2 Responses

  1. Employee Retention and Training Opportunities

    I really like the idea of correlating training and development opportunties to employee-retention.  But what about the practice?

    As a Non-Exec Director of more than 15 companies internationally over the last 20years, and before then, MD of one of the first companies to receive Investor in People accreditation in England, of course I am biased.  But I do passionately believe in training a workforce to be the best they can be – for its own sake.  

    The classic argument agains this, especially by smaller businesses, has always been: "What, train our staff for our competitors’ benefit?  Not likely!" 

    But I utterly reject this for the following reasons.

    First, of course you want your staff to be as good as they possibly can be, at least while you employ them? 
    Secondly, while not all of your staff may necessarily share this goal of personal self-development, don’t your best ones? – the ones you most particularly want to keep?  (Not necessarily the most ambitious, by the way7)
    Thirdly, while some employees developed at your expense may then leave you, for opportunities you couldn’t possibly offer at the time, surely ‘what goes around comes around’?  You may lose some skilled people whom you have developed, in any function at any level, but you can also always recruit others, trained elsewhere.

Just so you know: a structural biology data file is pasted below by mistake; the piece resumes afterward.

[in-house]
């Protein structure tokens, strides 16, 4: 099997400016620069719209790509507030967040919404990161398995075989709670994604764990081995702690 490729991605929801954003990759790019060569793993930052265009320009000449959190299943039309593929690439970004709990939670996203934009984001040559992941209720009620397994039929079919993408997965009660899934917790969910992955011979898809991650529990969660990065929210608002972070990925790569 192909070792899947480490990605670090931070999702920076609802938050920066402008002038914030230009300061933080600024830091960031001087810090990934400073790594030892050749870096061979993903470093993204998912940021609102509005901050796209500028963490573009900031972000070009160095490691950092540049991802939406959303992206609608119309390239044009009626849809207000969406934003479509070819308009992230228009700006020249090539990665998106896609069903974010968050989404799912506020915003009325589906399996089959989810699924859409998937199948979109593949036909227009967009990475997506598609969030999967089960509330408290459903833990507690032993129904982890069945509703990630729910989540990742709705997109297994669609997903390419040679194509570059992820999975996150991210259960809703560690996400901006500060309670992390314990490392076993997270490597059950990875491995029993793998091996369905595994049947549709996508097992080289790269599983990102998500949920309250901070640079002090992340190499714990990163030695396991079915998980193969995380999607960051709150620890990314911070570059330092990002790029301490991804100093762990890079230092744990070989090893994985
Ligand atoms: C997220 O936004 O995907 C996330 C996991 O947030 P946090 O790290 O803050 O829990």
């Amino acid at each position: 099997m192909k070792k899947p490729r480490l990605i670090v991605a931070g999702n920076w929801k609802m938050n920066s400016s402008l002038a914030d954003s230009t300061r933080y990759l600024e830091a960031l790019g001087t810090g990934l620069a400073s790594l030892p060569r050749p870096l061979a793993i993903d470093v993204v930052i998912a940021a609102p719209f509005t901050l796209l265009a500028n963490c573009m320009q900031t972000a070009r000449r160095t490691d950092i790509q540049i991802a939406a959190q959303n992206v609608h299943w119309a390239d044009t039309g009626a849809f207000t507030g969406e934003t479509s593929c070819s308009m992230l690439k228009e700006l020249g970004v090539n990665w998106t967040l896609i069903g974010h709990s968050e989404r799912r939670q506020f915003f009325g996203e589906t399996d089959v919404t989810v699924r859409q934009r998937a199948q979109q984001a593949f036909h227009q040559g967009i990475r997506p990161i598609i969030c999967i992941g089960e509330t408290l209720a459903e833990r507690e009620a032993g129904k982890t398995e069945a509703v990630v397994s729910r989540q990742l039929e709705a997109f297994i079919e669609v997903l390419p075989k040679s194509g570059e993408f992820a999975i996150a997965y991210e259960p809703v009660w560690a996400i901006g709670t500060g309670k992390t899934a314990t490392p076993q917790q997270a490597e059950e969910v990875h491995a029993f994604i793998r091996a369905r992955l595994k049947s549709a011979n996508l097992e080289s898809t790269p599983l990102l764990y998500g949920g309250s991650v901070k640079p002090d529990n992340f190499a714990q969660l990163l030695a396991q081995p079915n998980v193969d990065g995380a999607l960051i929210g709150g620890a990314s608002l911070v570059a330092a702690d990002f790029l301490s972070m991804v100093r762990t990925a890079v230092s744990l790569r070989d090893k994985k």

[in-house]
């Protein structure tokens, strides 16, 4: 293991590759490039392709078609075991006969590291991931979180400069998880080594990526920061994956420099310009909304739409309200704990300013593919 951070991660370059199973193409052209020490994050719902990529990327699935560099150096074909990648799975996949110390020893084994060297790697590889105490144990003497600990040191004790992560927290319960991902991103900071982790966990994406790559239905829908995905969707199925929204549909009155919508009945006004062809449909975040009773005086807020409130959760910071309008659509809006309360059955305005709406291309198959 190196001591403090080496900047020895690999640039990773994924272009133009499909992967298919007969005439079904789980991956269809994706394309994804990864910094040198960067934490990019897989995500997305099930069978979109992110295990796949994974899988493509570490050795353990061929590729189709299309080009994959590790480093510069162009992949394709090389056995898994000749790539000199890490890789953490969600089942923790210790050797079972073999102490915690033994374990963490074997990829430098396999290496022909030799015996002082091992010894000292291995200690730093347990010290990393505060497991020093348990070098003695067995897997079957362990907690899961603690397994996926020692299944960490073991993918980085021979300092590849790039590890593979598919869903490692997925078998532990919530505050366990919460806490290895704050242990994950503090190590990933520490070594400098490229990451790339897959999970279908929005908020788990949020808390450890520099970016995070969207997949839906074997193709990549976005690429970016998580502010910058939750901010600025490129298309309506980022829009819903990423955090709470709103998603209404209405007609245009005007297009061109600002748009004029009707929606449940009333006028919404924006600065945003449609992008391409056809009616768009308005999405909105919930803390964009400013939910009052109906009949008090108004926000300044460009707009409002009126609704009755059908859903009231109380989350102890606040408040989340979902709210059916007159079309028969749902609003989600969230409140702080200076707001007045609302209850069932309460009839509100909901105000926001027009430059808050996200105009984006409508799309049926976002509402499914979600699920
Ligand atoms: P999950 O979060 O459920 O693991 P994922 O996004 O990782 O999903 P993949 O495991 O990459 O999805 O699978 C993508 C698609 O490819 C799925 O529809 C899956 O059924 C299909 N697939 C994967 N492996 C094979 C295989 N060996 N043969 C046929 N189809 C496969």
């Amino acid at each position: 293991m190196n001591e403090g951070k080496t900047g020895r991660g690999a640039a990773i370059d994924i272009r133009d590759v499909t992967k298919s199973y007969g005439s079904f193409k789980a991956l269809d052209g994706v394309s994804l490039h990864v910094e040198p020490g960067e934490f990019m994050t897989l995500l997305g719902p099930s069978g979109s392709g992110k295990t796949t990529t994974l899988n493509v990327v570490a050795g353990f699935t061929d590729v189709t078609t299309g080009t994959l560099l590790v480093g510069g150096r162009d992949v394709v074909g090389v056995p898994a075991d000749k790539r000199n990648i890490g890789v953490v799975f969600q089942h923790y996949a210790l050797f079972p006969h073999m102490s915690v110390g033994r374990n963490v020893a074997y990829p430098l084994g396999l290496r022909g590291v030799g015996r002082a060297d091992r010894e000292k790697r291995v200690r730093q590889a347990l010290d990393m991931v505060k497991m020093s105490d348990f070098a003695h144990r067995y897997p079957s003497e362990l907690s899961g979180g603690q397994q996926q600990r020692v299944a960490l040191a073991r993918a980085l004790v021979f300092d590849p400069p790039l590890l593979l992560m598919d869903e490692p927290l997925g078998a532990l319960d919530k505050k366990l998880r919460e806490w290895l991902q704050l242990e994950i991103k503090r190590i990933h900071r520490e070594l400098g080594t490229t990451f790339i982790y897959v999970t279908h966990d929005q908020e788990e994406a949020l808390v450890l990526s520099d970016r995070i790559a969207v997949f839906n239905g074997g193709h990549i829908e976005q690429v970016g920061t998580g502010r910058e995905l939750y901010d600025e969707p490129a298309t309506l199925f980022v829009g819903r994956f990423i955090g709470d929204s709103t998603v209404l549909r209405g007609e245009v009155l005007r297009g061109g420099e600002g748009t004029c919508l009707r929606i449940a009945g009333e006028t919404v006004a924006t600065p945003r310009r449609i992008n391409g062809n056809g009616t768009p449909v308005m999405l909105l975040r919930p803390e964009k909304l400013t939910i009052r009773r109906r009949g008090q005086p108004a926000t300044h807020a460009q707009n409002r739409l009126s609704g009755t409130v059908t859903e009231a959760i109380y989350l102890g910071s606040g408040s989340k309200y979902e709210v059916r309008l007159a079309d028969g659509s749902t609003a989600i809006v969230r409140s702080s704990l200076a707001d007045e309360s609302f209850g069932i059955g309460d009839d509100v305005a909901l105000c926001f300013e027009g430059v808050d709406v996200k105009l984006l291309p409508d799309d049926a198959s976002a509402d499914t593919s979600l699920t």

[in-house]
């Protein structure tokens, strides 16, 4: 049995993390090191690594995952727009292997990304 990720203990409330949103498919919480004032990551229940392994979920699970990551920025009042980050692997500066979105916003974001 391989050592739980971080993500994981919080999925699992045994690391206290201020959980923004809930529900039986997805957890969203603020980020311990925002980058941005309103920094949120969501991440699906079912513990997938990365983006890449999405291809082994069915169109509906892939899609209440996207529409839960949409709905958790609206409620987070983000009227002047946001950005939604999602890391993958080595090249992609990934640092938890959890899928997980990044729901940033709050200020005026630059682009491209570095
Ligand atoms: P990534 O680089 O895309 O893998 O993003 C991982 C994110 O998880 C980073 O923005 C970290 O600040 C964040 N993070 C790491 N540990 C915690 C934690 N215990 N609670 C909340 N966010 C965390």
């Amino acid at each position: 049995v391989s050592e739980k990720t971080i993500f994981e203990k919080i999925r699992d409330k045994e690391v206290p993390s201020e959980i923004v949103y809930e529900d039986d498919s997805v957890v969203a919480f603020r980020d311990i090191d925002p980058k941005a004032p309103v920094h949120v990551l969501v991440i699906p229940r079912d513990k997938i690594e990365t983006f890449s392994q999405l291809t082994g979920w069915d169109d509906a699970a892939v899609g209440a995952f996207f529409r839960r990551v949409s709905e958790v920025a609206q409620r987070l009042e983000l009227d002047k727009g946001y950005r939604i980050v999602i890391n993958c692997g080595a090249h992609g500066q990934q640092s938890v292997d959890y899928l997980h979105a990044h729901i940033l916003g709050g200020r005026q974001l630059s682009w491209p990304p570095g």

And, have you noticed, how many of your best employees who may leave you come back into your life as future suppliers or customers?  That is certainly my experience.
    Some of course may become competitors – but at least you know them! 
    But I find consistently that, if you have acted honourably as an employer, having chosen well and provided as many career development opportunities as you reasonably can, there are remarkably few ex-employees who ever forget this in their future business dealings. 
    (I am reliably told that many accountants, lawyers and consultancy practices rely on a considerable proportion of their new work from past employees.  And why not you?)

    But is there any direct correlation between developing your staff as best you can, and employee-retention rates? 
    I fear not!

    In part, I fear this is entirely economically driven. 
    In tough times, like now for many, with jobs so hard to obtain, many sectors will find their employees far less mobile.  (But isxn’t it true? – the most able go first?)